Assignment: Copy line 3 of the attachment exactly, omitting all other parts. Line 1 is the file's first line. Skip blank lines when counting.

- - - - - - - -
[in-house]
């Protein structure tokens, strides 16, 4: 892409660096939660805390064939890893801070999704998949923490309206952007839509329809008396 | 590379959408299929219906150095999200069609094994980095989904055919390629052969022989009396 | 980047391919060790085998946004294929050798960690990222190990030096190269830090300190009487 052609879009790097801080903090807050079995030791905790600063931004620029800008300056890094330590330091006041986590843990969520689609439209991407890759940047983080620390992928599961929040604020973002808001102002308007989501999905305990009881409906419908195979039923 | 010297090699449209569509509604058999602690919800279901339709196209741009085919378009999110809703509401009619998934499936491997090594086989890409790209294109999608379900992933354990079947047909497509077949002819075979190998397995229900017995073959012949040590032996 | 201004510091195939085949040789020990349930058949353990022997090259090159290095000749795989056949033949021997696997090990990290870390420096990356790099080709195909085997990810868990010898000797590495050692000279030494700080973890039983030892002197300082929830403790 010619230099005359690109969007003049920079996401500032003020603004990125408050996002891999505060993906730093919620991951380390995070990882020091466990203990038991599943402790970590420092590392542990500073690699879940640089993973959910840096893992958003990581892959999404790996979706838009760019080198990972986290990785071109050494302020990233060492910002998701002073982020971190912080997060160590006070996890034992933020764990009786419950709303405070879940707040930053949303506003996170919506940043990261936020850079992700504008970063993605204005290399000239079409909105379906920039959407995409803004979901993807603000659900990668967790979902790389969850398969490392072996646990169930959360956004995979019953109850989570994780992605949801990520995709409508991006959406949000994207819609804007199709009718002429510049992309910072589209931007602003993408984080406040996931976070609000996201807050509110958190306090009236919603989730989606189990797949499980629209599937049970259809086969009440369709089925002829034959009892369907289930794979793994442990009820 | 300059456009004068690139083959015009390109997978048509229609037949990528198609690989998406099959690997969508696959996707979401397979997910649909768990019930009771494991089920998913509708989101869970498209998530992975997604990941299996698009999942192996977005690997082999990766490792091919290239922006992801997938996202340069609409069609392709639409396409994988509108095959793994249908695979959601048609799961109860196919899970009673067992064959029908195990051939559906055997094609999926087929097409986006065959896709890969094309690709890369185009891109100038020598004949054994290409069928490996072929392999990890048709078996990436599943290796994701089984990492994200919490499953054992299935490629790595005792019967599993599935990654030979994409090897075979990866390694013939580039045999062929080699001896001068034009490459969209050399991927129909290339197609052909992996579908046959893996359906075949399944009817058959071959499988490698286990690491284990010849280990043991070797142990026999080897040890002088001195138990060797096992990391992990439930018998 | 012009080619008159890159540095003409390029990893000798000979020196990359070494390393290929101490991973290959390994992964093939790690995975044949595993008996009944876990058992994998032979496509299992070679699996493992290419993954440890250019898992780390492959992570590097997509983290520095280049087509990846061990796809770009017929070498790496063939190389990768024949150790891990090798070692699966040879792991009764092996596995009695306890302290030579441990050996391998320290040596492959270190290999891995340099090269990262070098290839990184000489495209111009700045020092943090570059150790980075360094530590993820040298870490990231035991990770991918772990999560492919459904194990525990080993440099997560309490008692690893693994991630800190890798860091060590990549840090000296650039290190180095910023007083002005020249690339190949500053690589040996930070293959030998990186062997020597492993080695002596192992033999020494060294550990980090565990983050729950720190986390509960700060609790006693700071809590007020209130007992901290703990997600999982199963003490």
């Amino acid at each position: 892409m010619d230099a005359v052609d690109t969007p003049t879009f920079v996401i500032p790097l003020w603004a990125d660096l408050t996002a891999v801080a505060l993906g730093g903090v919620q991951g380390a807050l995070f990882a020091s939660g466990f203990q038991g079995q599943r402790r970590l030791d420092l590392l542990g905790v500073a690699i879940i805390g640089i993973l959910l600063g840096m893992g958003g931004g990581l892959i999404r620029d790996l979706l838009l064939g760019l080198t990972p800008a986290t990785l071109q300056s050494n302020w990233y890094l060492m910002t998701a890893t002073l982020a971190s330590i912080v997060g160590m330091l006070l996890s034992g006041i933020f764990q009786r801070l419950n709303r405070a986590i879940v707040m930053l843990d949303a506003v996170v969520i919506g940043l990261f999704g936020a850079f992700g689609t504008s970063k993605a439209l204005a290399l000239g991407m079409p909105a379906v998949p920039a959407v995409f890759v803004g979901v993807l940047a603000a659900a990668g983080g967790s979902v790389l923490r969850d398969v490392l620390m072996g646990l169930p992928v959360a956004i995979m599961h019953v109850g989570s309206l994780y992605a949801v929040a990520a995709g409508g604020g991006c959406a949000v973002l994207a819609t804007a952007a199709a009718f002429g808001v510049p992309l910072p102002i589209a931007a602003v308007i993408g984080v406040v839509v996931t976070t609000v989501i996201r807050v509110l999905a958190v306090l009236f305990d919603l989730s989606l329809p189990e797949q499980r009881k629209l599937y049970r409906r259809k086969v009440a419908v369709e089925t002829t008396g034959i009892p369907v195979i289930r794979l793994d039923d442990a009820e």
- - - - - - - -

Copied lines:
């Amino acid at each position: 892409m010619d230099a005359v052609d690109t969007p003049t879009f920079v996401i500032p790097l003020w603004a990125d660096l408050t996002a891999v801080a505060l993906g730093g903090v919620q991951g380390a807050l995070f990882a020091s939660g466990f203990q038991g079995q599943r402790r970590l030791d420092l590392l542990g905790v500073a690699i879940i805390g640089i993973l959910l600063g840096m893992g958003g931004g990581l892959i999404r620029d790996l979706l838009l064939g760019l080198t990972p800008a986290t990785l071109q300056s050494n302020w990233y890094l060492m910002t998701a890893t002073l982020a971190s330590i912080v997060g160590m330091l006070l996890s034992g006041i933020f764990q009786r801070l419950n709303r405070a986590i879940v707040m930053l843990d949303a506003v996170v969520i919506g940043l990261f999704g936020a850079f992700g689609t504008s970063k993605a439209l204005a290399l000239g991407m079409p909105a379906v998949p920039a959407v995409f890759v803004g979901v993807l940047a603000a659900a990668g983080g967790s979902v790389l923490r969850d398969v490392l620390m072996g646990l169930p992928v959360a956004i995979m599961h019953v109850g989570s309206l994780y992605a949801v929040a990520a995709g409508g604020g991006c959406a949000v973002l994207a819609t804007a952007a199709a009718f002429g808001v510049p992309l910072p102002i589209a931007a602003v308007i993408g984080v406040v839509v996931t976070t609000v989501i996201r807050v509110l999905a958190v306090l009236f305990d919603l989730s989606l329809p189990e797949q499980r009881k629209l599937y049970r409906r259809k086969v009440a419908v369709e089925t002829t008396g034959i009892p369907v195979i289930r794979l793994d039923d442990a009820e």